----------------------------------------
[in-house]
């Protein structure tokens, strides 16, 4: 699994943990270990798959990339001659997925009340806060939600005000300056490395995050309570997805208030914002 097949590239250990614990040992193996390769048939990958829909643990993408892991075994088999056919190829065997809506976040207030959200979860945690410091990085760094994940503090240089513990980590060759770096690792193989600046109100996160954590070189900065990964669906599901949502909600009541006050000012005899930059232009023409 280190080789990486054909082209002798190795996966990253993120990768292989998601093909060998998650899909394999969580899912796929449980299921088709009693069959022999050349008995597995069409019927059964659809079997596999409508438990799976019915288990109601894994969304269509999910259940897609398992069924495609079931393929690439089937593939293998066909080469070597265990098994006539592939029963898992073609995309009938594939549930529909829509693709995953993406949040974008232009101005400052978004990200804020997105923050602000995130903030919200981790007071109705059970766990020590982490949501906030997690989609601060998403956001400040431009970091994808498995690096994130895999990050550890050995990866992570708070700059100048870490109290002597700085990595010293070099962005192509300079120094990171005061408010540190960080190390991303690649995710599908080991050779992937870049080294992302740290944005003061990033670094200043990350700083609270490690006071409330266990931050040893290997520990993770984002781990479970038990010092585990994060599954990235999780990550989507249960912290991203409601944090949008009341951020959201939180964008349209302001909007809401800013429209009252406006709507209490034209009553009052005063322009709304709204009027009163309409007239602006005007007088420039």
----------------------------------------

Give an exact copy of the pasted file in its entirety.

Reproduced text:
[in-house]
């Protein structure tokens, strides 16, 4: 699994943990270990798959990339001659997925009340806060939600005000300056490395995050309570997805208030914002 097949590239250990614990040992193996390769048939990958829909643990993408892991075994088999056919190829065997809506976040207030959200979860945690410091990085760094994940503090240089513990980590060759770096690792193989600046109100996160954590070189900065990964669906599901949502909600009541006050000012005899930059232009023409 280190080789990486054909082209002798190795996966990253993120990768292989998601093909060998998650899909394999969580899912796929449980299921088709009693069959022999050349008995597995069409019927059964659809079997596999409508438990799976019915288990109601894994969304269509999910259940897609398992069924495609079931393929690439089937593939293998066909080469070597265990098994006539592939029963898992073609995309009938594939549930529909829509693709995953993406949040974008232009101005400052978004990200804020997105923050602000995130903030919200981790007071109705059970766990020590982490949501906030997690989609601060998403956001400040431009970091994808498995690096994130895999990050550890050995990866992570708070700059100048870490109290002597700085990595010293070099962005192509300079120094990171005061408010540190960080190390991303690649995710599908080991050779992937870049080294992302740290944005003061990033670094200043990350700083609270490690006071409330266990931050040893290997520990993770984002781990479970038990010092585990994060599954990235999780990550989507249960912290991203409601944090949008009341951020959201939180964008349209302001909007809401800013429209009252406006709507209490034209009553009052005063322009709304709204009027009163309409007239602006005007007088420039």